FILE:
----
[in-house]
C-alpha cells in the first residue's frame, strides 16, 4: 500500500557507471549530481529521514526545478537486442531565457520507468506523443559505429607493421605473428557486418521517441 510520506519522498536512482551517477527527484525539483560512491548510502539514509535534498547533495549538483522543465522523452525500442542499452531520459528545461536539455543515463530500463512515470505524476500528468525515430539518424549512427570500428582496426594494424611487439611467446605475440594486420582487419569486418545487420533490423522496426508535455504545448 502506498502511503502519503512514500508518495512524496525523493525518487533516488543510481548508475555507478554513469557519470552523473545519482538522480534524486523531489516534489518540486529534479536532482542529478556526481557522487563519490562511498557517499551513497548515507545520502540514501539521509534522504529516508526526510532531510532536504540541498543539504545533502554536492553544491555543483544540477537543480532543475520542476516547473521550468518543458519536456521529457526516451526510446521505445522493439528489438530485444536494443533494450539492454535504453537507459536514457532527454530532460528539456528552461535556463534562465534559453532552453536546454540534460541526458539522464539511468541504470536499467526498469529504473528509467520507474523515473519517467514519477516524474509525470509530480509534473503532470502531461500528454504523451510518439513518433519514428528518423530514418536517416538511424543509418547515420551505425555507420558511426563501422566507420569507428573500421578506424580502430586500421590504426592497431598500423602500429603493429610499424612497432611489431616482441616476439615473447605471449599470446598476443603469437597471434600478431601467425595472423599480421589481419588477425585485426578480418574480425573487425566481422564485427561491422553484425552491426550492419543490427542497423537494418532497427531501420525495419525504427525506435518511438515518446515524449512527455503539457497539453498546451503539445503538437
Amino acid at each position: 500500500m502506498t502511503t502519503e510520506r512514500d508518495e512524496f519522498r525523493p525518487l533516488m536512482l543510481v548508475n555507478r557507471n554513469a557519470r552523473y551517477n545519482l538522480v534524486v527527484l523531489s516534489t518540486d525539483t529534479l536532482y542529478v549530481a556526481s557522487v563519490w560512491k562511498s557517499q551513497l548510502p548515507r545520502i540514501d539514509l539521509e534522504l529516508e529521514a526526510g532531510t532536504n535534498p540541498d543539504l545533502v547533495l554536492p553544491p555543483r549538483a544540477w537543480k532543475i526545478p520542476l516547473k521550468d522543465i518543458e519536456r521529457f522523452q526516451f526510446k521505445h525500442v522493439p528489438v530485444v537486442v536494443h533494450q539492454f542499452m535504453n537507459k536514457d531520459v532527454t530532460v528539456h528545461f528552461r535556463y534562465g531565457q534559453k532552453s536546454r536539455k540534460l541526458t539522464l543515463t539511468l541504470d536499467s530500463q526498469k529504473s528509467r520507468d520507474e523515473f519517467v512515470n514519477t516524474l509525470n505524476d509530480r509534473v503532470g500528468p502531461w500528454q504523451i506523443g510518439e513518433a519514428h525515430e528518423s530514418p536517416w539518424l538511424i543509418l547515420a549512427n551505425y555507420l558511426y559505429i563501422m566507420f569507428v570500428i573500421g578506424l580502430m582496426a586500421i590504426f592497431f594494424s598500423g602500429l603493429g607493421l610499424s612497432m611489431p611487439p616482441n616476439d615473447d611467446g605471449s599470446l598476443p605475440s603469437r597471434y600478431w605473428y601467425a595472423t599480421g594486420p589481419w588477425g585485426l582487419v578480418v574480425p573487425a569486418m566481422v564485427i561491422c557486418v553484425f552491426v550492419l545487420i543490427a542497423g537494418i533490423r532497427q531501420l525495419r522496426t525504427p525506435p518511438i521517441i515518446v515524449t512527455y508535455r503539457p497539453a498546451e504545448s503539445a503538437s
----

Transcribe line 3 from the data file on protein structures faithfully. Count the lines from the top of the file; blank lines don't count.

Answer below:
Amino acid at each position: 500500500m502506498t502511503t502519503e510520506r512514500d508518495e512524496f519522498r525523493p525518487l533516488m536512482l543510481v548508475n555507478r557507471n554513469a557519470r552523473y551517477n545519482l538522480v534524486v527527484l523531489s516534489t518540486d525539483t529534479l536532482y542529478v549530481a556526481s557522487v563519490w560512491k562511498s557517499q551513497l548510502p548515507r545520502i540514501d539514509l539521509e534522504l529516508e529521514a526526510g532531510t532536504n535534498p540541498d543539504l545533502v547533495l554536492p553544491p555543483r549538483a544540477w537543480k532543475i526545478p520542476l516547473k521550468d522543465i518543458e519536456r521529457f522523452q526516451f526510446k521505445h525500442v522493439p528489438v530485444v537486442v536494443h533494450q539492454f542499452m535504453n537507459k536514457d531520459v532527454t530532460v528539456h528545461f528552461r535556463y534562465g531565457q534559453k532552453s536546454r536539455k540534460l541526458t539522464l543515463t539511468l541504470d536499467s530500463q526498469k529504473s528509467r520507468d520507474e523515473f519517467v512515470n514519477t516524474l509525470n505524476d509530480r509534473v503532470g500528468p502531461w500528454q504523451i506523443g510518439e513518433a519514428h525515430e528518423s530514418p536517416w539518424l538511424i543509418l547515420a549512427n551505425y555507420l558511426y559505429i563501422m566507420f569507428v570500428i573500421g578506424l580502430m582496426a586500421i590504426f592497431f594494424s598500423g602500429l603493429g607493421l610499424s612497432m611489431p611487439p616482441n616476439d615473447d611467446g605471449s599470446l598476443p605475440s603469437r597471434y600478431w605473428y601467425a595472423t599480421g594486420p589481419w588477425g585485426l582487419v578480418v574480425p573487425a569486418m566481422v564485427i561491422c557486418v553484425f552491426v550492419l545487420i543490427a542497423g537494418i533490423r532497427q531501420l525495419r522496426t525504427p525506435p518511438i521517441i515518446v515524449t512527455y508535455r503539457p497539453a498546451e504545448s503539445a503538437s